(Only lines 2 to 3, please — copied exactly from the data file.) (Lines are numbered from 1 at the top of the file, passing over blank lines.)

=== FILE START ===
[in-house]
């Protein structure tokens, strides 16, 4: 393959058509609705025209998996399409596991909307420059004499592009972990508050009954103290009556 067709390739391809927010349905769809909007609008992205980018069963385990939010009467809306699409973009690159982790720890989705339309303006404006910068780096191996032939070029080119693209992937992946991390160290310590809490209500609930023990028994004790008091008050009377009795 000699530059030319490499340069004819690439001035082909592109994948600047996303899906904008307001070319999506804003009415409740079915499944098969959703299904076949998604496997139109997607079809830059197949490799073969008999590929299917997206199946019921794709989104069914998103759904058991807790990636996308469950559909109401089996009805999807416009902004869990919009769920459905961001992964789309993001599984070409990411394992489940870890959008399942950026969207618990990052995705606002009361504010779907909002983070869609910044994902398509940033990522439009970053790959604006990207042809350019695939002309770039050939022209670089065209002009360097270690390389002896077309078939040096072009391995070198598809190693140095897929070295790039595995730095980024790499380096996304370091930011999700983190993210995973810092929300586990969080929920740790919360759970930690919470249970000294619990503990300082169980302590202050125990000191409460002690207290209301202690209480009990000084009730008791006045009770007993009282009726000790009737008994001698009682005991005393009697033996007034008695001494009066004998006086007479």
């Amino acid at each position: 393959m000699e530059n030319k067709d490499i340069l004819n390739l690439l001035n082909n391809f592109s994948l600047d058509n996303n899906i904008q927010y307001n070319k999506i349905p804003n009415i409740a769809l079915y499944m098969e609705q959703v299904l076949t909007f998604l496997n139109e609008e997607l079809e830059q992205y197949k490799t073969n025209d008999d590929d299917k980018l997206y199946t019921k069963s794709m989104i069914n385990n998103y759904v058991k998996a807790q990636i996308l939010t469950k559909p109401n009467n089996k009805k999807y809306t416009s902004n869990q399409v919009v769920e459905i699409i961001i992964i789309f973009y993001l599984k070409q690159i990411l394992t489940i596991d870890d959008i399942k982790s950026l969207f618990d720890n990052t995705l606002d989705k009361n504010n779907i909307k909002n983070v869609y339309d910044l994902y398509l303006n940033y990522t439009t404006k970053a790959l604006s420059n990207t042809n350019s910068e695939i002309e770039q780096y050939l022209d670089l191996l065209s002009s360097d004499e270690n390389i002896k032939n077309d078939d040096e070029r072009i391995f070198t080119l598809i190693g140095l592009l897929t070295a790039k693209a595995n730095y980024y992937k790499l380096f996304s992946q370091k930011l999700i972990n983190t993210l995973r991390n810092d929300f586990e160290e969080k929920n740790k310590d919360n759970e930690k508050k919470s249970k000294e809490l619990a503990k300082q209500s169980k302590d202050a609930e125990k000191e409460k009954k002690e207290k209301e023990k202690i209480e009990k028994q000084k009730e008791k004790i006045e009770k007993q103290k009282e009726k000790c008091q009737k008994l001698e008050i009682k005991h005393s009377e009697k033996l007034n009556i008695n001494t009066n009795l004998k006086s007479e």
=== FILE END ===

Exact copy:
């Protein structure tokens, strides 16, 4: 393959058509609705025209998996399409596991909307420059004499592009972990508050009954103290009556 067709390739391809927010349905769809909007609008992205980018069963385990939010009467809306699409973009690159982790720890989705339309303006404006910068780096191996032939070029080119693209992937992946991390160290310590809490209500609930023990028994004790008091008050009377009795 000699530059030319490499340069004819690439001035082909592109994948600047996303899906904008307001070319999506804003009415409740079915499944098969959703299904076949998604496997139109997607079809830059197949490799073969008999590929299917997206199946019921794709989104069914998103759904058991807790990636996308469950559909109401089996009805999807416009902004869990919009769920459905961001992964789309993001599984070409990411394992489940870890959008399942950026969207618990990052995705606002009361504010779907909002983070869609910044994902398509940033990522439009970053790959604006990207042809350019695939002309770039050939022209670089065209002009360097270690390389002896077309078939040096072009391995070198598809190693140095897929070295790039595995730095980024790499380096996304370091930011999700983190993210995973810092929300586990969080929920740790919360759970930690919470249970000294619990503990300082169980302590202050125990000191409460002690207290209301202690209480009990000084009730008791006045009770007993009282009726000790009737008994001698009682005991005393009697033996007034008695001494009066004998006086007479």
């Amino acid at each position: 393959m000699e530059n030319k067709d490499i340069l004819n390739l690439l001035n082909n391809f592109s994948l600047d058509n996303n899906i904008q927010y307001n070319k999506i349905p804003n009415i409740a769809l079915y499944m098969e609705q959703v299904l076949t909007f998604l496997n139109e609008e997607l079809e830059q992205y197949k490799t073969n025209d008999d590929d299917k980018l997206y199946t019921k069963s794709m989104i069914n385990n998103y759904v058991k998996a807790q990636i996308l939010t469950k559909p109401n009467n089996k009805k999807y809306t416009s902004n869990q399409v919009v769920e459905i699409i961001i992964i789309f973009y993001l599984k070409q690159i990411l394992t489940i596991d870890d959008i399942k982790s950026l969207f618990d720890n990052t995705l606002d989705k009361n504010n779907i909307k909002n983070v869609y339309d910044l994902y398509l303006n940033y990522t439009t404006k970053a790959l604006s420059n990207t042809n350019s910068e695939i002309e770039q780096y050939l022209d670089l191996l065209s002009s360097d004499e270690n390389i002896k032939n077309d078939d040096e070029r072009i391995f070198t080119l598809i190693g140095l592009l897929t070295a790039k693209a595995n730095y980024y992937k790499l380096f996304s992946q370091k930011l999700i972990n983190t993210l995973r991390n810092d929300f586990e160290e969080k929920n740790k310590d919360n759970e930690k508050k919470s249970k000294e809490l619990a503990k300082q209500s169980k302590d202050a609930e125990k000191e409460k009954k002690e207290k209301e023990k202690i209480e009990k028994q000084k009730e008791k004790i006045e009770k007993q103290k009282e009726k000790c008091q009737k008994l001698e008050i009682k005991h005393s009377e009697k033996l007034n009556i008695n001494t009066n009795l004998k006086s007479e």